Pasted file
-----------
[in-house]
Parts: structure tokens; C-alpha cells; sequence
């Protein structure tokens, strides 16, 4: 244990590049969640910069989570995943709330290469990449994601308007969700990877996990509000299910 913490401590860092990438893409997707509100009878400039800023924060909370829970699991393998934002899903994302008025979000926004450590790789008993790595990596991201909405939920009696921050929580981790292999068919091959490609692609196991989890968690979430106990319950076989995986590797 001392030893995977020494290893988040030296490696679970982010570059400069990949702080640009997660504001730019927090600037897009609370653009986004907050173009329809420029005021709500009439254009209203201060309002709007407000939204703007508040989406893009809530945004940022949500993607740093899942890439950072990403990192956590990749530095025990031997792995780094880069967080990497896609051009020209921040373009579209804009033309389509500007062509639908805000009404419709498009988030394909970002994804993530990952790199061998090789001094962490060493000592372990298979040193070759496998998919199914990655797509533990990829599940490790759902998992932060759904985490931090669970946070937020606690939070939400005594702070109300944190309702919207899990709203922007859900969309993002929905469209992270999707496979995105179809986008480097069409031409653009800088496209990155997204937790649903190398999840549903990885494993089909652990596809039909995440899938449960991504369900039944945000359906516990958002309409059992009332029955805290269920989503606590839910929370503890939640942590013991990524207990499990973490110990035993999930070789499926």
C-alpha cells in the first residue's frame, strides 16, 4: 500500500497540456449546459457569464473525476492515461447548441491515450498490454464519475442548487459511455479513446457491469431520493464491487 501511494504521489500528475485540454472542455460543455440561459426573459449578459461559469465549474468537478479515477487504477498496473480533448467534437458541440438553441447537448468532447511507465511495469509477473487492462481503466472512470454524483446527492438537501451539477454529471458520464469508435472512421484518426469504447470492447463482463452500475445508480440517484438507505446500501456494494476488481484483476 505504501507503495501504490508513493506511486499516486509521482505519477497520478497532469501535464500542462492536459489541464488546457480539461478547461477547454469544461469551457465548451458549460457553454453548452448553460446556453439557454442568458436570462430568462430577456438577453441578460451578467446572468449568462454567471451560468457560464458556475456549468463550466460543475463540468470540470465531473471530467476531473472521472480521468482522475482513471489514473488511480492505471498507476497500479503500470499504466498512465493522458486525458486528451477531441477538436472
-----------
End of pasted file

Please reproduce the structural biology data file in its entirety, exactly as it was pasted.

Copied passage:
[in-house]
Parts: structure tokens; C-alpha cells; sequence
């Protein structure tokens, strides 16, 4: 244990590049969640910069989570995943709330290469990449994601308007969700990877996990509000299910 913490401590860092990438893409997707509100009878400039800023924060909370829970699991393998934002899903994302008025979000926004450590790789008993790595990596991201909405939920009696921050929580981790292999068919091959490609692609196991989890968690979430106990319950076989995986590797 001392030893995977020494290893988040030296490696679970982010570059400069990949702080640009997660504001730019927090600037897009609370653009986004907050173009329809420029005021709500009439254009209203201060309002709007407000939204703007508040989406893009809530945004940022949500993607740093899942890439950072990403990192956590990749530095025990031997792995780094880069967080990497896609051009020209921040373009579209804009033309389509500007062509639908805000009404419709498009988030394909970002994804993530990952790199061998090789001094962490060493000592372990298979040193070759496998998919199914990655797509533990990829599940490790759902998992932060759904985490931090669970946070937020606690939070939400005594702070109300944190309702919207899990709203922007859900969309993002929905469209992270999707496979995105179809986008480097069409031409653009800088496209990155997204937790649903190398999840549903990885494993089909652990596809039909995440899938449960991504369900039944945000359906516990958002309409059992009332029955805290269920989503606590839910929370503890939640942590013991990524207990499990973490110990035993999930070789499926």
C-alpha cells in the first residue's frame, strides 16, 4: 500500500497540456449546459457569464473525476492515461447548441491515450498490454464519475442548487459511455479513446457491469431520493464491487 501511494504521489500528475485540454472542455460543455440561459426573459449578459461559469465549474468537478479515477487504477498496473480533448467534437458541440438553441447537448468532447511507465511495469509477473487492462481503466472512470454524483446527492438537501451539477454529471458520464469508435472512421484518426469504447470492447463482463452500475445508480440517484438507505446500501456494494476488481484483476 505504501507503495501504490508513493506511486499516486509521482505519477497520478497532469501535464500542462492536459489541464488546457480539461478547461477547454469544461469551457465548451458549460457553454453548452448553460446556453439557454442568458436570462430568462430577456438577453441578460451578467446572468449568462454567471451560468457560464458556475456549468463550466460543475463540468470540470465531473471530467476531473472521472480521468482522475482513471489514473488511480492505471498507476497500479503500470499504466498512465493522458486525458486528451477531441477538436472